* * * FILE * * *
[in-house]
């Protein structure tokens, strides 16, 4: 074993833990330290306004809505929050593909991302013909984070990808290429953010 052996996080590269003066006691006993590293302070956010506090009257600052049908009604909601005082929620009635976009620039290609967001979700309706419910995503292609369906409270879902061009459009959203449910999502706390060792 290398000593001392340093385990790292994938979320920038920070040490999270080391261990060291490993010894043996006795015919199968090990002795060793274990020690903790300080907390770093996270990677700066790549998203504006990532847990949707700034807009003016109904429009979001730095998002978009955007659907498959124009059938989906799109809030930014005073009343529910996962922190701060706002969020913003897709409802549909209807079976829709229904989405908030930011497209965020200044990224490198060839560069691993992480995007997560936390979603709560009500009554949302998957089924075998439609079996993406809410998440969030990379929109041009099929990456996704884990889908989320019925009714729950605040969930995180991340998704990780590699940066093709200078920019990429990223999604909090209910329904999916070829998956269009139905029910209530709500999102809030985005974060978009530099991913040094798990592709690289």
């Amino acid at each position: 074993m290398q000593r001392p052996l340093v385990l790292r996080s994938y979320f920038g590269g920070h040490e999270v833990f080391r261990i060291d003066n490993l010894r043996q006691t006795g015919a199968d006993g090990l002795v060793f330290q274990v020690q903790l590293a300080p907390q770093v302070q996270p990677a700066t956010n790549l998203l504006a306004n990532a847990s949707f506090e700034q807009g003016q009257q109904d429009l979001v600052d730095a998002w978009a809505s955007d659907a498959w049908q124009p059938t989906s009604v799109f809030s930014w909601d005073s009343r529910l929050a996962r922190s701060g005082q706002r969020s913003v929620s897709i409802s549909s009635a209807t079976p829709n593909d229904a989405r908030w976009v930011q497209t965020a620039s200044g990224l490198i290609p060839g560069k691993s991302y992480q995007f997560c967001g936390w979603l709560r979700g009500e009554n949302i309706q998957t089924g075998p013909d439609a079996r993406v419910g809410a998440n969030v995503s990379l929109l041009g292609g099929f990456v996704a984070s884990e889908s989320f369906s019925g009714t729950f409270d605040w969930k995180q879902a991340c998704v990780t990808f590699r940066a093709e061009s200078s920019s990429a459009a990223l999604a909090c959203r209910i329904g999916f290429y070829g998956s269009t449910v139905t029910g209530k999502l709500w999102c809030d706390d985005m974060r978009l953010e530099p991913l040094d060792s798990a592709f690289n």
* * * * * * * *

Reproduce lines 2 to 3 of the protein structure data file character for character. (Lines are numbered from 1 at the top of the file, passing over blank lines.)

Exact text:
């Protein structure tokens, strides 16, 4: 074993833990330290306004809505929050593909991302013909984070990808290429953010 052996996080590269003066006691006993590293302070956010506090009257600052049908009604909601005082929620009635976009620039290609967001979700309706419910995503292609369906409270879902061009459009959203449910999502706390060792 290398000593001392340093385990790292994938979320920038920070040490999270080391261990060291490993010894043996006795015919199968090990002795060793274990020690903790300080907390770093996270990677700066790549998203504006990532847990949707700034807009003016109904429009979001730095998002978009955007659907498959124009059938989906799109809030930014005073009343529910996962922190701060706002969020913003897709409802549909209807079976829709229904989405908030930011497209965020200044990224490198060839560069691993992480995007997560936390979603709560009500009554949302998957089924075998439609079996993406809410998440969030990379929109041009099929990456996704884990889908989320019925009714729950605040969930995180991340998704990780590699940066093709200078920019990429990223999604909090209910329904999916070829998956269009139905029910209530709500999102809030985005974060978009530099991913040094798990592709690289």
């Amino acid at each position: 074993m290398q000593r001392p052996l340093v385990l790292r996080s994938y979320f920038g590269g920070h040490e999270v833990f080391r261990i060291d003066n490993l010894r043996q006691t006795g015919a199968d006993g090990l002795v060793f330290q274990v020690q903790l590293a300080p907390q770093v302070q996270p990677a700066t956010n790549l998203l504006a306004n990532a847990s949707f506090e700034q807009g003016q009257q109904d429009l979001v600052d730095a998002w978009a809505s955007d659907a498959w049908q124009p059938t989906s009604v799109f809030s930014w909601d005073s009343r529910l929050a996962r922190s701060g005082q706002r969020s913003v929620s897709i409802s549909s009635a209807t079976p829709n593909d229904a989405r908030w976009v930011q497209t965020a620039s200044g990224l490198i290609p060839g560069k691993s991302y992480q995007f997560c967001g936390w979603l709560r979700g009500e009554n949302i309706q998957t089924g075998p013909d439609a079996r993406v419910g809410a998440n969030v995503s990379l929109l041009g292609g099929f990456v996704a984070s884990e889908s989320f369906s019925g009714t729950f409270d605040w969930k995180q879902a991340c998704v990780t990808f590699r940066a093709e061009s200078s920019s990429a459009a990223l999604a909090c959203r209910i329904g999916f290429y070829g998956s269009t449910v139905t029910g209530k999502l709500w999102c809030d706390d985005m974060r978009l953010e530099p991913l040094d060792s798990a592709f690289n």